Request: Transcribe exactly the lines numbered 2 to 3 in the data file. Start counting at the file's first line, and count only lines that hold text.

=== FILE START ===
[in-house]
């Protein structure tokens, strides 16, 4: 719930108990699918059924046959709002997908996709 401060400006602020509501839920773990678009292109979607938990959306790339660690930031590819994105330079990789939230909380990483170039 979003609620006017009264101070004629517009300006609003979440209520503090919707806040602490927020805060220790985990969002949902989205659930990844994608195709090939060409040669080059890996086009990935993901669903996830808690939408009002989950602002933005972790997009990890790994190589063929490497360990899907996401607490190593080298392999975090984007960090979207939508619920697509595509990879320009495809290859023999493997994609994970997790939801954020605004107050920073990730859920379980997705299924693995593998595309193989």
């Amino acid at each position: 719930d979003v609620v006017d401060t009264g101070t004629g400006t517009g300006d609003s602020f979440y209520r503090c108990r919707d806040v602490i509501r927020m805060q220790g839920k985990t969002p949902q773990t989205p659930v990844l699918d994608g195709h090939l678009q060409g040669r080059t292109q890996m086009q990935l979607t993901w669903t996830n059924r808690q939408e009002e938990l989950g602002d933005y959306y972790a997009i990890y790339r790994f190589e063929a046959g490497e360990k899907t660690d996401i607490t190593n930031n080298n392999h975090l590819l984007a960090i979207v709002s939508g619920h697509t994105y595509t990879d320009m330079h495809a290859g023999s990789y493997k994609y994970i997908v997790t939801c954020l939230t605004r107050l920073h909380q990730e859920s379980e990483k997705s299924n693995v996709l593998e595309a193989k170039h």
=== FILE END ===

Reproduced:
């Protein structure tokens, strides 16, 4: 719930108990699918059924046959709002997908996709 401060400006602020509501839920773990678009292109979607938990959306790339660690930031590819994105330079990789939230909380990483170039 979003609620006017009264101070004629517009300006609003979440209520503090919707806040602490927020805060220790985990969002949902989205659930990844994608195709090939060409040669080059890996086009990935993901669903996830808690939408009002989950602002933005972790997009990890790994190589063929490497360990899907996401607490190593080298392999975090984007960090979207939508619920697509595509990879320009495809290859023999493997994609994970997790939801954020605004107050920073990730859920379980997705299924693995593998595309193989």
């Amino acid at each position: 719930d979003v609620v006017d401060t009264g101070t004629g400006t517009g300006d609003s602020f979440y209520r503090c108990r919707d806040v602490i509501r927020m805060q220790g839920k985990t969002p949902q773990t989205p659930v990844l699918d994608g195709h090939l678009q060409g040669r080059t292109q890996m086009q990935l979607t993901w669903t996830n059924r808690q939408e009002e938990l989950g602002d933005y959306y972790a997009i990890y790339r790994f190589e063929a046959g490497e360990k899907t660690d996401i607490t190593n930031n080298n392999h975090l590819l984007a960090i979207v709002s939508g619920h697509t994105y595509t990879d320009m330079h495809a290859g023999s990789y493997k994609y994970i997908v997790t939801c954020l939230t605004r107050l920073h909380q990730e859920s379980e990483k997705s299924n693995v996709l593998e595309a193989k170039h």